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John Barry (composer)

John Barry, OBE (born John Barry Prendergast on 3 November 1933 in York, England) is a renowned Golden Globe and five-time Academy Award-winning English film score composer. He is best known for composing 11 James Bond movies and was hugely influential on the 007 series' distinctive style.

Personal life

Barry was educated at St Peter's School, York, and also received composition lessons from Francis Jackson, Organist of York Minster. Living in his native England until the mid 1970s, Barry spent some time in Spain (for tax reasons) but has since lived in the United States, mainly in Oyster Bay outside New York.

Barry suffered a rupture of the oesophagus in 1988 following a toxic reaction to a health potion he had consumed. The incident rendered him unable to work for two years and left him vulnerable to pneumonia.

Barry has been married four times. His first three marriages ended in divorce: Barbara Pickard 1959-63; Jane Birkin 1965-68; and Jane Sidey 1969-71. He married his current wife, Laurie Barry on 3 January 1978. Barry has three children, one each from his first, second, and fourth marriages.

Career

His family was in the cinema business, but it was during his National Service that he began performing as a musician. After taking a correspondence course (with jazz composer Bill Russo) and arranging for some of the bands of the day, he formed the John Barry Seven. Barry then met Adam Faith, and composed songs, along with Les Vandyke, and film scores on the singer's behalf. When Faith made his first film Beat Girl in 1960 Barry composed, arranged and conducted the score that was not only Barry's first film, but the first soundtrack album to be released on an LP in the U.K.. Barry also composed the music for another Faith film Never Let Go , orchestrated the score for Mix Me a Person, and composed, arranged and conducted the score for The Amorous Prawn.

Barry was employed by EMI Records from 1959 until 1962 arranging orchestral accompaniment for that label's recording artists. From 1962 Barry transferred to Ember Records where he produced albums as well as arranging them.

These achievements caught the attention of the producers of a new film called Dr. No who were dissatisfied with a theme for James Bond given to them by Monty Norman. Barry was hired and the result would be one of the most famous signature tunes in film history, the "James Bond Theme". (Credit goes to Monty Norman, see below.) When the producers of the Bond series engaged Lionel Bart to do the next James Bond film From Russia with Love, they discovered that Bart could not read or write music. Though Bart wrote a title song for the film, the producers remembered Barry's arrangement of the James Bond Theme and his composing and arranging chores for several films with Adam Faith. Lionel Bart also recommended Barry to producer Stanley Baker for his Zulu (film). Bart and Barry worked together in the film Man in the Middle.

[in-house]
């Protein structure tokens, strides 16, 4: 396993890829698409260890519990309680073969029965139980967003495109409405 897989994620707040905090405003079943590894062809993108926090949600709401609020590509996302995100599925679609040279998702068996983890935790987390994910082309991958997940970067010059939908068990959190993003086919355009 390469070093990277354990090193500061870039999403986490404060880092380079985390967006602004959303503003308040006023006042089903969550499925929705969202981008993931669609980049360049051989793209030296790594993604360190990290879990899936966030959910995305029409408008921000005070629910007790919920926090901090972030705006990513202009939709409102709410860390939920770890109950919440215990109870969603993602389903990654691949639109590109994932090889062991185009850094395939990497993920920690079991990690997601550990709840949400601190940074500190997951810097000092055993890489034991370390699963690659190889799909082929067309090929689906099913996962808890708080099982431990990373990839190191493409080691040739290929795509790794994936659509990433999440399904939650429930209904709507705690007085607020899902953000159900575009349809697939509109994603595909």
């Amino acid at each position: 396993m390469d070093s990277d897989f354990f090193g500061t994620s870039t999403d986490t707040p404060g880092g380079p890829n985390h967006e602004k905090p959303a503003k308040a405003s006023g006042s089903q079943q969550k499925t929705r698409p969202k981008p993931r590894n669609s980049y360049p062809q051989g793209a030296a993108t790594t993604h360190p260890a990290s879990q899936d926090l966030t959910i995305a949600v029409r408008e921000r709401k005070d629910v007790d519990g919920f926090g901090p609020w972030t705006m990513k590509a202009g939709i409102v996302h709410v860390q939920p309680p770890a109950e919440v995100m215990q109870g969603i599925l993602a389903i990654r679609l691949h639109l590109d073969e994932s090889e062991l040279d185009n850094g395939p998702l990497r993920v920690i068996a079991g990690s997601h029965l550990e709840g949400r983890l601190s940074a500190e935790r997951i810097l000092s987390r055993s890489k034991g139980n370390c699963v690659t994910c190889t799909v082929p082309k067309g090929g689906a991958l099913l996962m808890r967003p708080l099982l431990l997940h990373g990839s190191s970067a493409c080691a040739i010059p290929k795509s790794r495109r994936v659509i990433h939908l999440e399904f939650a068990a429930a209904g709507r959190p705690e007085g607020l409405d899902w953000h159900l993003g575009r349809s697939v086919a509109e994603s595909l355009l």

This would be the turning point for Barry, and he would go on to become one of the most celebrated film composers of modern times, winning five Academy Awards and four Grammy Awards, with memorable scores written for The Lion in Winter, Midnight Cowboy, Born Free, and Somewhere In Time.

Barry is often cited as having a distinct style which concentrates on lush strings and extensive use of brass. However he is also an innovator, being one of the first to employ synthesisers in a film score (On Her Majesty's Secret Service), and to make wide use of pop artists and songs in Midnight Cowboy.

Barry is also known for the famous score he wrote for the theme tune for TV series The Persuaders!, also known as "The Unlucky Heroes", in which Tony Curtis and Roger Moore were paired as rich playboys solving crimes. The theme went to be a hit single in some European Countries and has been re-released on collections of 1970s disco hits. The instrumental recording features Moog synthesisers. Barry also wrote the scores to a number of musicals, including Passion Flower Hotel (lyrics by Trevor Peacock). the successful West End show Billy (lyrics by Don Black) and two major Broadway flops, The Little Prince and the Aviator and Lolita, My Love, the latter with Alan Jay Lerner as lyricist.

During 2006, Barry was the executive producer on an album entitled Here's to the Heroes by the Australian ensemble The Ten Tenors. The album features a number of songs Barry wrote in collaboration with his lyricist friend, Don Black.

Barry's orchestration very often combines the horn section with the strings in a way that makes his music immediately recognisable. By providing not just the main title theme but the complete soundtrack score, Barry's music often enhances the critical reception of a film, notably in Midnight Cowboy, Out of Africa, and Dances with Wolves.